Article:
LGBT and LGBTQIA+ are acronyms used to describe the community of people who don’t identify as heterosexual, straight, or cisgender.
As the world gains a better understanding of people’s different sexual orientations and gender identities, the words and letters that we use to describe the community will continue to evolve.
Using appropriate terminology and naming is important in ensuring accurate and inclusive representation of people’s diverse identities.
The LGBTQIA+ acronym is used to describe either a person’s sexual orientation or gender identity. Sexual orientation refers to a person’s physical, emotional, and romantic attraction to another person — such as being straight, gay, lesbian, or bisexual. Gender identity describes a person’s internal sense of being female, male, or someone outside of that gender binary.
It’s important to note that gender identity is not determined by one’s sex assigned at birth and that sex and gender are not the same.
As the world becomes more inclusive of people’s sexual orientation and gender identity, the letters within the LGBTQIA+ acronym have similarly evolved. Read on to discover the history behind this colorful acronym.
The original initialism: LGBT
Before the origin of “LGBT,” the language used to describe this community was actually quite limiting. During the 1950s and 1960s, people in this group were often referred to as the “gay community.”
However, these years also proved to be a monumental time for advancements within the LGBTQIA+ community. The year 1969 is often seen as a turning point in American history in shifting attitudes and politics regarding sexuality. Political movements such as the Stonewall Riots brought attention throughout the United States and around the world regarding the injustice experienced within this community — it was a pivotal time for the “gay rights movement.”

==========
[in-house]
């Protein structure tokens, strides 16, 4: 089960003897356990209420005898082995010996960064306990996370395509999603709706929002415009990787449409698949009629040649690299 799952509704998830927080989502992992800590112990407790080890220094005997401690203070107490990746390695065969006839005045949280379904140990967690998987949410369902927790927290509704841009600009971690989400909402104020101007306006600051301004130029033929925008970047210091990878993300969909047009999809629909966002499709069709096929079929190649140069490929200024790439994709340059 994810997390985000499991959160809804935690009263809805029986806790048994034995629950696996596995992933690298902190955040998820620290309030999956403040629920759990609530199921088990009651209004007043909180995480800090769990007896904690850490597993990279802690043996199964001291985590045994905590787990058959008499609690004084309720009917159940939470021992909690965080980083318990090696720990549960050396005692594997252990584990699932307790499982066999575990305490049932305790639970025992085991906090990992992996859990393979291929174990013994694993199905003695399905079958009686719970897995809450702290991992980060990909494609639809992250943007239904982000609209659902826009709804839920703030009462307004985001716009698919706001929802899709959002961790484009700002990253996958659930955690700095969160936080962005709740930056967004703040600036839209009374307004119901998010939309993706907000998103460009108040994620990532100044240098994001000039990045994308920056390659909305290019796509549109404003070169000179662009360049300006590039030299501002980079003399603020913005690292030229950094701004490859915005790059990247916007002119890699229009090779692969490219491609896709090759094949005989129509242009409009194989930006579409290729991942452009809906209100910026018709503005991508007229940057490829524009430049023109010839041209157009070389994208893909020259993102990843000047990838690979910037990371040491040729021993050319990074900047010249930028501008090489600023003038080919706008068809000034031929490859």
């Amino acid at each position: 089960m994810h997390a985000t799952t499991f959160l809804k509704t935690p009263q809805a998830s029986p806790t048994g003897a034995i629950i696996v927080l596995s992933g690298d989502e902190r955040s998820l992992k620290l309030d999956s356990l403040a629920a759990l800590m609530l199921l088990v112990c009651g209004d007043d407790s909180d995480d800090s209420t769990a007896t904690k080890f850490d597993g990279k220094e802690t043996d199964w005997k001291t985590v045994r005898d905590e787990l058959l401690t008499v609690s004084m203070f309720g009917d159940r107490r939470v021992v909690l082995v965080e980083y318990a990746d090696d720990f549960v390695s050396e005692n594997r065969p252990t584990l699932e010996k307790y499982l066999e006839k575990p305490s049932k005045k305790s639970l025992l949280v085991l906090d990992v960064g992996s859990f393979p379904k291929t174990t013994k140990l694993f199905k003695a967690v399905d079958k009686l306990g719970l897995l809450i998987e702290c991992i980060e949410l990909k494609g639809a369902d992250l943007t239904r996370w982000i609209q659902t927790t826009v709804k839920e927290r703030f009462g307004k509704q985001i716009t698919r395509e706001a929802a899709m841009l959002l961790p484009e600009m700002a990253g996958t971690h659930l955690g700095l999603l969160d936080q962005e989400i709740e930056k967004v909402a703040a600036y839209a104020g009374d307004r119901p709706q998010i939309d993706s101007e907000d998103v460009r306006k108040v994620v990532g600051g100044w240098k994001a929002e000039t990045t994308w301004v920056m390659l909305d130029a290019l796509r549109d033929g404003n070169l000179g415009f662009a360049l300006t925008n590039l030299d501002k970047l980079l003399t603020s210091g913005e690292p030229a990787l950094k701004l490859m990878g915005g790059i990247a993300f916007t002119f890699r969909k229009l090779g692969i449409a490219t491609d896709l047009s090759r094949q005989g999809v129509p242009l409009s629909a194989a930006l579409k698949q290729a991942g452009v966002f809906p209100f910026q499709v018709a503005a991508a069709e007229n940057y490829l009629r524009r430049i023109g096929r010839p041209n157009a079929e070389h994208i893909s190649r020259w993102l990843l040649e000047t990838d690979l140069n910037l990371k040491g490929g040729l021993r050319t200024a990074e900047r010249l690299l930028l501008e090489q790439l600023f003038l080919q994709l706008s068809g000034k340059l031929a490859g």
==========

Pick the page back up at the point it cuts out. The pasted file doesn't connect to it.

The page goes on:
As these movements progressed, people recognized that the term “gay” didn’t encompass all sexual orientations and gender identities. In the 1980s, the LGBT acronym gained popularity and was adopted by many activist organizations by the 1990s. Let’s review the meaning behind these original letters.
“L” stands for lesbian
The term “lesbian” describes a woman who is physically, emotionally, or romantically attracted to other women.
“G” stands for gay
The term “gay” describes a person who is physically, emotionally, or romantically attracted to people within the same gender.
“B” stands for bisexual
The term “bisexual” describes a person who is physically, emotionally, or romantically attracted to people within more than one sex, gender, or gender identity.
“T” stands for transgender
The term “transgender” describes a person whose gender identity or expression is different than their sex assigned at birth. Transgender should be used as an adjective — not as a noun or a verb.
Why was ‘LGBT’ incomplete?
Although the LGBT acronym was much more inclusive than terms used in the past, it still left out people who don’t identify with being lesbian, gay, bisexual, or transgender. And that’s where the “Q” came in.
“Q” stands for Queer: an adjective used by some people whose sexual orientation is not exclusively heterosexual or straight. It’s an umbrella term that includes people who have non-binary or gender-fluid identities.
Non-binary describes a person whose gender identity falls outside of strictly male or strictly female.
Gender fluid describes a person whose gender identity or expression changes over time.
Genderqueer describes a person who does not follow static categories of gender, embracing a fluidity of gender identity and, oftentimes, sexual orientations.
Gender non-conforming describes a person who does not abide by traditional or cultural expectations — in regards to appearance or behavior — of their gender.
In a 2018 Human Rights Campaign (HRC) survey, over 12% of LGBTQ youth identified as non-binary, and 9% identified as genderqueer or gender non-conforming.
“Q” can also stand for Questioning: When “Q” comes at the end of LGBTQ, it can also mean questioning. Questioning is a term used to describe a person who is exploring their sexual orientation or gender identity.
How has LGBT changed to LGBTQIA+ over the years?
History has shown that LGBT continues to be an evolving abbreviation as the world gains a better understanding of people’s sexual orientation, identity, gender, and expression. LGBTQIA+ has become a prevalent acronym adopted by the community. Let’s discuss what these additional letters mean.
“I” stands for intersex: a term used to describe a person who is born with differences in their sex traits or reproductive anatomy that don’t fit typical definitions of female or male. There may be differences in regards to genitalia, chromosomes, hormones, internal sex organs, and/or secondary sex characteristics (e.g., pubic hair, breasts, facial hair, etc.).